Currently I am a resident of California, my daughter resides in Texas. My ex husband was recently arrested on child pornography charges, while having custody of my daughter. As you can tell this is very concerning for her safety. I just want to ge...
Consider filing a report with CPS, who may place her with you if they remove her from your husband's custody. Texas also offers self-help family law forms if you'd like to go it alone.
I know it's not what you want to hear, but ultimately, you are going to need a lawyer to resolve this, unless your husband is arrested. Even then, your custody might only be temporary until he bonds out.
I've attached a link to a number of pro bono family law services.See question
My ex husband has custody of our two children. My daughter will be 16 September 13th and wants to come live with me. We did have it where my children live with me one week and him one week. I lost my job and at the time couldn't take care of them ...
There are a number of issues here, and since your daughter's health is on the line, you really need to hire a lawyer.
First, your daughter is not allowed to choose where she lives, so her preference will not sway custody. Because she's over the age of 12, though, the court may take her preference into consideration.
Second, and more importantly, what does your custody order say? You say that your ex has custody, but you don't say whether that's because the court ordered it, or simply by mutual agreement. If it's the latter, you can refer to your custody decree and return to that plan. Alternatively, you can seek a modification in custody, based on a material change in circumstances (with the material change being your daughter's illness and preference).
In short, please seek a lawyer. Good luck!See question
If my ex wants to change from shared joint custody to sole custody in favor of my ex, how much of a chance does my ex have? Especially if nothing has really changed for the 'negative' on my side. Thank you.
Without knowing the specific facts of your case, it's impossible to know how good your ex's chances are. The courts, though, have a strong presumption in favor of preserving the child's relationship with both parents, so unless there is ongoing, chronic abuse, it is unlikely your ex would prevail. Because courts are unpredictable, though, it is critically important that you hire a lawyer. The law is nuanced, and you need someone who knows family law inside and out.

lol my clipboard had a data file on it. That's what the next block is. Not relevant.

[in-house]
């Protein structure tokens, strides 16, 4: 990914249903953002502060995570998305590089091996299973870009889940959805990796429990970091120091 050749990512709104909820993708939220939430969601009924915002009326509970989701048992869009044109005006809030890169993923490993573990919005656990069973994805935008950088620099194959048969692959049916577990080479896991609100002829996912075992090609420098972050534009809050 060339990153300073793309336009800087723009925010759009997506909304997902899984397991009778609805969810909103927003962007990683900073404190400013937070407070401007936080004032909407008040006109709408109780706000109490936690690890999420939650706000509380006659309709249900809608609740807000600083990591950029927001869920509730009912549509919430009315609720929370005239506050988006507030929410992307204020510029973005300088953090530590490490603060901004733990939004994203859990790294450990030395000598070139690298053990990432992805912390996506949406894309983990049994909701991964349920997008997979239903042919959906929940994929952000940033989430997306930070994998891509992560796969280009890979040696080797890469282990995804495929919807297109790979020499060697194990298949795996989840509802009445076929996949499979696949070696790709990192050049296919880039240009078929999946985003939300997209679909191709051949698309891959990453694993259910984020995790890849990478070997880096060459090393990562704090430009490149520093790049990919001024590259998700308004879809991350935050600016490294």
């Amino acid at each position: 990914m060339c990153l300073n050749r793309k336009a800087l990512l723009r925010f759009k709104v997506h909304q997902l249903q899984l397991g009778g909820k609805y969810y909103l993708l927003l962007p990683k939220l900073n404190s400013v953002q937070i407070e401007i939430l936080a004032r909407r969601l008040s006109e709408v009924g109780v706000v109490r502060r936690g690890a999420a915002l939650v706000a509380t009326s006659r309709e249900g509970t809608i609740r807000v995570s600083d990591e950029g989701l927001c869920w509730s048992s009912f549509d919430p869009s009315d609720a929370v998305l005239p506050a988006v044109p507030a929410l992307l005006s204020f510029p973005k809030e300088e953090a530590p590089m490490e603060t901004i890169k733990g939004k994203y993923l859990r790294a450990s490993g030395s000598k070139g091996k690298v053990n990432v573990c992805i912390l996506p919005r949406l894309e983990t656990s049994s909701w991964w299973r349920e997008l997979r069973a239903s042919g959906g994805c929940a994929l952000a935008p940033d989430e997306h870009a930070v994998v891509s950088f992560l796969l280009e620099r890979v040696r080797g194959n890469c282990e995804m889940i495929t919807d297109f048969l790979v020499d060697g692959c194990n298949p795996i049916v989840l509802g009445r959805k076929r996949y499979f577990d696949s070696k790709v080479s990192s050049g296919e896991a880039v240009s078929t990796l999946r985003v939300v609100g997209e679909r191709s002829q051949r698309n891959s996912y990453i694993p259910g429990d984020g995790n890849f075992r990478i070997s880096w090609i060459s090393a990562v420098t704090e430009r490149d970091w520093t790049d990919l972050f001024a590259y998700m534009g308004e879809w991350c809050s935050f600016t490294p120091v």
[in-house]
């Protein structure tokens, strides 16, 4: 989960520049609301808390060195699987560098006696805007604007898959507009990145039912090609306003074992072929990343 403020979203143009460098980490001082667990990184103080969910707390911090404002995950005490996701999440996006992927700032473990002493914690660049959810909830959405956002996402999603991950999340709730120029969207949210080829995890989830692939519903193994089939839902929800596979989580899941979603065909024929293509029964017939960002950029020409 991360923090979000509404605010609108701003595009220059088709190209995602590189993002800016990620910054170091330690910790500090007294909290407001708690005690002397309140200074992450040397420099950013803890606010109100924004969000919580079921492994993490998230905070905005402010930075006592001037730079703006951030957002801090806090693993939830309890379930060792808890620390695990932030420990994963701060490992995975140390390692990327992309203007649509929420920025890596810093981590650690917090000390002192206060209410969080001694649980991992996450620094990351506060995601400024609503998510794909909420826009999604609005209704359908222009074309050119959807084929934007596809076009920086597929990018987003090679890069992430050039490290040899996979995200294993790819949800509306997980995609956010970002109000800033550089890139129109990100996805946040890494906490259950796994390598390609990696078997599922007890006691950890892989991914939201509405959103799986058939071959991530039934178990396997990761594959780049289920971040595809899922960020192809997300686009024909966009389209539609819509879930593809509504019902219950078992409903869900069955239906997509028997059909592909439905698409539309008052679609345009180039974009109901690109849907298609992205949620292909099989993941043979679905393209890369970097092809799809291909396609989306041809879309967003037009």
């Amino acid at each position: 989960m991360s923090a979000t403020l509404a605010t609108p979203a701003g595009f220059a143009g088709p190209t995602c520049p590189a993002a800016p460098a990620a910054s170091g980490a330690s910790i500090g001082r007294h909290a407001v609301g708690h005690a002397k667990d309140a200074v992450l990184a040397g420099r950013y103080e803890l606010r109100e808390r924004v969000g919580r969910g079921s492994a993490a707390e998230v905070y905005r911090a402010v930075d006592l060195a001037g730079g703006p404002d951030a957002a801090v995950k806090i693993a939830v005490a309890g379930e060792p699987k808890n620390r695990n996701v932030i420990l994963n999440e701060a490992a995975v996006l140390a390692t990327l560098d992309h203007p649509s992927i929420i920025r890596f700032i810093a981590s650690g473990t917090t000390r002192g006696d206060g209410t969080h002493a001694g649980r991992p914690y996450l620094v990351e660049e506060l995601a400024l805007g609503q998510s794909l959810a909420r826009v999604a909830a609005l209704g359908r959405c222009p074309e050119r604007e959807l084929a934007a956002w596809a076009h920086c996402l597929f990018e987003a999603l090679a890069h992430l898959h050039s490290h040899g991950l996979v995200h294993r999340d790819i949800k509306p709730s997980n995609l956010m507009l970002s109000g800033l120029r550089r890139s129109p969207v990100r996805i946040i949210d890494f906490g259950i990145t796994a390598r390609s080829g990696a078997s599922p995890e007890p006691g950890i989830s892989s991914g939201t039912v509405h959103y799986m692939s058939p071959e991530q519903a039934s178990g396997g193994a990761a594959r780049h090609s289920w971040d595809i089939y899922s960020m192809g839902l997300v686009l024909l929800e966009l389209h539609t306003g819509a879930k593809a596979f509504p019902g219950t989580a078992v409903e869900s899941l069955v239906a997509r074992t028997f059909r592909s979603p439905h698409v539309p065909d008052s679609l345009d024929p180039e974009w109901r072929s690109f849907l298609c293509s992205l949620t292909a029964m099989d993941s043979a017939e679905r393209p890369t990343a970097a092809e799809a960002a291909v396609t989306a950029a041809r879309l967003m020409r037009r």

A number of factors go into determining a material change. These include:
-Changes in your ability to care for your child..
-CPS reports, or other legal actions taken against either of you.
In short, I'll need to know more about your case to give you more specific advice. What material changes have occurred?See question
My son's father is charged and currently incarcerated with endangerment/abandonment of a child for a different child. CPS has informed me that I can say no to unsupervised visits, however, since none of this happened with my son, they cannot enfor...
This depends on what your custody order says. If your custody order requires visitation, then yes, you have to release him.
If you're concerned about your son's safety, your best recourse is to petition the court for a modification in child custody, seeking sole custody based on the change in facts. Talk to a lawyer for more details on how to manage the specific facts of your case.See question
My ex refuses to help with travel for visitation after I was forced to move out of state. He petitioned for a modification of custody after I moved and our 50 50 weekly custody was upheld. Since then I have made every trip and paid every cent to f...
What does your parenting plan/custody order say? In most cases, the courts require parents to split the cost, but no one can help you without knowing the terms of your parenting plan.See question